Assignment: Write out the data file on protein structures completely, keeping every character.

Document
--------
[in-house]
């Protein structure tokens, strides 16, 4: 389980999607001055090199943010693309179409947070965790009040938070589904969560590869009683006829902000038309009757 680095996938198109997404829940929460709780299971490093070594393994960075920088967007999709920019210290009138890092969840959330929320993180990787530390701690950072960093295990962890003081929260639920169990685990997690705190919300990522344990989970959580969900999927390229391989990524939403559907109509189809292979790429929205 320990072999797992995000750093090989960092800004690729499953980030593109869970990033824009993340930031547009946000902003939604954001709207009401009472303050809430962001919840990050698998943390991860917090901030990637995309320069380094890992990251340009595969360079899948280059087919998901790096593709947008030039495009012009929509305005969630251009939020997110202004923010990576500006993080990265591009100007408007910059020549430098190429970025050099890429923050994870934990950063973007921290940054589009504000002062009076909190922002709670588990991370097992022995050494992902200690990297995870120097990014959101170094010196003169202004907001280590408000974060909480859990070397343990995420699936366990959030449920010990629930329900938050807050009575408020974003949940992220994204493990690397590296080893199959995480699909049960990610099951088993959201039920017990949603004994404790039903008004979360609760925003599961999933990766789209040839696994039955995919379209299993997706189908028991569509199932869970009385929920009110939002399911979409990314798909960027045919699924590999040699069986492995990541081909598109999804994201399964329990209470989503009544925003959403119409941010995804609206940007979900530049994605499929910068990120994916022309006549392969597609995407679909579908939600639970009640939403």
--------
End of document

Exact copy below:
[in-house]
């Protein structure tokens, strides 16, 4: 389980999607001055090199943010693309179409947070965790009040938070589904969560590869009683006829902000038309009757 680095996938198109997404829940929460709780299971490093070594393994960075920088967007999709920019210290009138890092969840959330929320993180990787530390701690950072960093295990962890003081929260639920169990685990997690705190919300990522344990989970959580969900999927390229391989990524939403559907109509189809292979790429929205 320990072999797992995000750093090989960092800004690729499953980030593109869970990033824009993340930031547009946000902003939604954001709207009401009472303050809430962001919840990050698998943390991860917090901030990637995309320069380094890992990251340009595969360079899948280059087919998901790096593709947008030039495009012009929509305005969630251009939020997110202004923010990576500006993080990265591009100007408007910059020549430098190429970025050099890429923050994870934990950063973007921290940054589009504000002062009076909190922002709670588990991370097992022995050494992902200690990297995870120097990014959101170094010196003169202004907001280590408000974060909480859990070397343990995420699936366990959030449920010990629930329900938050807050009575408020974003949940992220994204493990690397590296080893199959995480699909049960990610099951088993959201039920017990949603004994404790039903008004979360609760925003599961999933990766789209040839696994039955995919379209299993997706189908028991569509199932869970009385929920009110939002399911979409990314798909960027045919699924590999040699069986492995990541081909598109999804994201399964329990209470989503009544925003959403119409941010995804609206940007979900530049994605499929910068990120994916022309006549392969597609995407679909579908939600639970009640939403």